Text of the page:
It’s a sober­ing thought

Overindulging in scrump­tious quince pud­ding won’t give you a han­gover

Isis Town and Country - - Life - Shan­non New­ley shan­­ley@south­bur­nett­

MY COL­LEAGUES have de­cided to have a month off the drink.

This is no easy feat in the world of jour­nal­ism, par­tic­u­larly when our of­fice is just across the road from the pub.

When the dis­cus­sion was go­ing on, I chimed in and said that yes, I too would have some time off the drink.

A month seemed a lit­tle daunt­ing, af­ter all it’s just turned into proper red wine weather, so I com­mit­ted to a fort­night.

We came up with some strate­gies to go about this. While one col­league felt per­fectly ca­pa­ble of com­ing to the pub and just not drink­ing, an­other de­cided that each time we vis­ited our lo­cal drink­ing hole, she would in­stead go to the gym. I nod­ded, agree­ing this was an ex­cel­lent way to avoid the temp­ta­tion.

As the day con­tin­ued how­ever and the pa­per’s dead­line loomed, I sud­denly felt that com­mit­ting to two weeks with­out a lit­tle drop to wind down might be too much.

So I scaled back my obli­ga­tion to two weeks with­out get­ting drunk. That is, I could have a drink but would cut my­self off be­fore the tipsy gig­gles hit.

When one of the sys­tems went down at work throw­ing a bit of a span­ner into the pro­duc­tion sched­ule, I down­graded again, this time com­mit­ting to drink­ing just one bot­tle of wine, but while in bed in my py­ja­mas. I had some rea­son­ing as to why this was a bet­ter al­ter­na­tive than drink­ing out at the pub, I am just not sure ex­actly what it was.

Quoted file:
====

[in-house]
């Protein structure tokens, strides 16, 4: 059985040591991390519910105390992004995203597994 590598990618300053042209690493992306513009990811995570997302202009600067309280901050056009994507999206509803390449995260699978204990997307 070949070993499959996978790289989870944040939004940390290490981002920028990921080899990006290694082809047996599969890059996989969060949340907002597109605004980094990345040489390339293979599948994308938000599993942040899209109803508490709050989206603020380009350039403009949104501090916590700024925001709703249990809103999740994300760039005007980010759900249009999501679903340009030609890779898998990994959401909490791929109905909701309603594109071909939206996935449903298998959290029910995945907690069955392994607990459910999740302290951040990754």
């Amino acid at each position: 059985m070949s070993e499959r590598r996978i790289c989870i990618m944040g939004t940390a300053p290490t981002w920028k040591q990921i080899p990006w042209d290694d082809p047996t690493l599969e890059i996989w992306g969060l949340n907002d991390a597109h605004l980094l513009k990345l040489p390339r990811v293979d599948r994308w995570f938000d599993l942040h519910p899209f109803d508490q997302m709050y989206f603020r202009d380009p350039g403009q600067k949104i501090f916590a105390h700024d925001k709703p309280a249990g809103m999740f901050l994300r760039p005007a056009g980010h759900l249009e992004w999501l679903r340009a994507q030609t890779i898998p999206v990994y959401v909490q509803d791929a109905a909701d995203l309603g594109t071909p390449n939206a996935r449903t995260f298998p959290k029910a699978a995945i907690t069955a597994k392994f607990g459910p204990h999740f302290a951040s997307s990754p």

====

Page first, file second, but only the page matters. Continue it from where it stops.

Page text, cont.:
But in the end, I am glad to say I have made it a cou­ple of days off the drink – thanks to this other in­dul­gence.

It may not re­ally be bet­ter for me. Per­haps I have just re­placed one un­healthy cop­ing mech­a­nism with an­other, but I don’t think I’ll feel quite as bad in the morn­ing af­ter overindulging in this. Well un­til I try my pants on and they feel a lit­tle tighter any­way.

Quince pud­ding


1 cup sifted self-rais­ing flour 100g but­ter, melted and cooled ¾ cup milk ¾ cup caster sugar, plus ex­tra egg

2 quinces, peeled and cut into chunks

1 cin­na­mon stick

1 vanilla bean pod Juice of one lemon


Place quince chunks (along with skin and core) into a saucepan and cover with wa­ter. Add sugar, lemon juice, cin­na­mon stick and vanilla bean pod and bring to the boil. Turn down heat so it is sim­mer­ing and cook for three hours or un­til the quince turns a deep rose colour. Depend­ing on how much you like cin­na­mon, you may want to re­move the cin­na­mon stick. Pre­heat oven to 180 de­grees. In a bowl, sift flour and sugar to­gether. Make a well in the mid­dle and add milk and egg. Beat un­til com­bined and add but­ter. Mix well. Re­move skin, seeds, and vanilla pod from the saucepan. Spread quince pieces over the bot­tom of a pie dish. Slowly pour the bat­ter over the top. Cook in 180 oven for about 25 min­utes. Let sit in oven for a fur­ther 10 min­utes. Serve warm.

Chef's tip

Heat slices for 20 sec­onds in mi­crowave be­fore serv­ing if you have

al­lowed to cool.

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